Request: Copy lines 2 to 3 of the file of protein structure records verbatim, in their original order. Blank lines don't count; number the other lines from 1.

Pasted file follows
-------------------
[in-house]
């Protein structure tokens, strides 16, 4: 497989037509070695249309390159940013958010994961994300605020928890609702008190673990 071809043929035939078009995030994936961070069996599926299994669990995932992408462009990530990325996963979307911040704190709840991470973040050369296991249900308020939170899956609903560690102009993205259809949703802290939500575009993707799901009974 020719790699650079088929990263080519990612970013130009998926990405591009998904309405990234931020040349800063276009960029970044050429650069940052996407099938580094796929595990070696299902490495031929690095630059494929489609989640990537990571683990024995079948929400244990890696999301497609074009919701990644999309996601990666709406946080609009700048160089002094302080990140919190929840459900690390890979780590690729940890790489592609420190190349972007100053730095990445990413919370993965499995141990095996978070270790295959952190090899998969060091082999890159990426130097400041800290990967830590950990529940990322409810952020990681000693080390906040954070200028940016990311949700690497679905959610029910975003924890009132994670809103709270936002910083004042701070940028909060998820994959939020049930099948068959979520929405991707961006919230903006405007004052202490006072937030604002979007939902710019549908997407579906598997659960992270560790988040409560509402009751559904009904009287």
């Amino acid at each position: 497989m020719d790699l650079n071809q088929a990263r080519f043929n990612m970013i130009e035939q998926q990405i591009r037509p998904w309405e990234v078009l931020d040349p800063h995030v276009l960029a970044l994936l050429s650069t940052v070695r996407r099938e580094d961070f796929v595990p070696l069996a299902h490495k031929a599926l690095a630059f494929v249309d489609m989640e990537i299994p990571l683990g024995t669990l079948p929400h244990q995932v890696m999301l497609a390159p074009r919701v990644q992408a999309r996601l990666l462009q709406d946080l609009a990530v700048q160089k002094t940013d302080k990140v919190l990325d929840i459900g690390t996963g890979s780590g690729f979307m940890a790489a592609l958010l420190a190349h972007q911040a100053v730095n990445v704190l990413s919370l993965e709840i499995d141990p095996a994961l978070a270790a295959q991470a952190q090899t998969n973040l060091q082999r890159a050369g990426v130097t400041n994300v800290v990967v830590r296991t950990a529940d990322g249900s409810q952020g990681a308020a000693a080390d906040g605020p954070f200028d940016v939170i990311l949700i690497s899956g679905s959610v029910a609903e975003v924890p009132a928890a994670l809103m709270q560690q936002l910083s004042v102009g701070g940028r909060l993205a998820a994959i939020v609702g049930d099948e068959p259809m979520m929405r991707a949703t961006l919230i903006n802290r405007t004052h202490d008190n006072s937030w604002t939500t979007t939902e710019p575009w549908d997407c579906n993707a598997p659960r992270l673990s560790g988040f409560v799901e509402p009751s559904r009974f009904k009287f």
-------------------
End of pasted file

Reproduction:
């Protein structure tokens, strides 16, 4: 497989037509070695249309390159940013958010994961994300605020928890609702008190673990 071809043929035939078009995030994936961070069996599926299994669990995932992408462009990530990325996963979307911040704190709840991470973040050369296991249900308020939170899956609903560690102009993205259809949703802290939500575009993707799901009974 020719790699650079088929990263080519990612970013130009998926990405591009998904309405990234931020040349800063276009960029970044050429650069940052996407099938580094796929595990070696299902490495031929690095630059494929489609989640990537990571683990024995079948929400244990890696999301497609074009919701990644999309996601990666709406946080609009700048160089002094302080990140919190929840459900690390890979780590690729940890790489592609420190190349972007100053730095990445990413919370993965499995141990095996978070270790295959952190090899998969060091082999890159990426130097400041800290990967830590950990529940990322409810952020990681000693080390906040954070200028940016990311949700690497679905959610029910975003924890009132994670809103709270936002910083004042701070940028909060998820994959939020049930099948068959979520929405991707961006919230903006405007004052202490006072937030604002979007939902710019549908997407579906598997659960992270560790988040409560509402009751559904009904009287």
């Amino acid at each position: 497989m020719d790699l650079n071809q088929a990263r080519f043929n990612m970013i130009e035939q998926q990405i591009r037509p998904w309405e990234v078009l931020d040349p800063h995030v276009l960029a970044l994936l050429s650069t940052v070695r996407r099938e580094d961070f796929v595990p070696l069996a299902h490495k031929a599926l690095a630059f494929v249309d489609m989640e990537i299994p990571l683990g024995t669990l079948p929400h244990q995932v890696m999301l497609a390159p074009r919701v990644q992408a999309r996601l990666l462009q709406d946080l609009a990530v700048q160089k002094t940013d302080k990140v919190l990325d929840i459900g690390t996963g890979s780590g690729f979307m940890a790489a592609l958010l420190a190349h972007q911040a100053v730095n990445v704190l990413s919370l993965e709840i499995d141990p095996a994961l978070a270790a295959q991470a952190q090899t998969n973040l060091q082999r890159a050369g990426v130097t400041n994300v800290v990967v830590r296991t950990a529940d990322g249900s409810q952020g990681a308020a000693a080390d906040g605020p954070f200028d940016v939170i990311l949700i690497s899956g679905s959610v029910a609903e975003v924890p009132a928890a994670l809103m709270q560690q936002l910083s004042v102009g701070g940028r909060l993205a998820a994959i939020v609702g049930d099948e068959p259809m979520m929405r991707a949703t961006l919230i903006n802290r405007t004052h202490d008190n006072s937030w604002t939500t979007t939902e710019p575009w549908d997407c579906n993707a598997p659960r992270l673990s560790g988040f409560v799901e509402p009751s559904r009974f009904k009287f």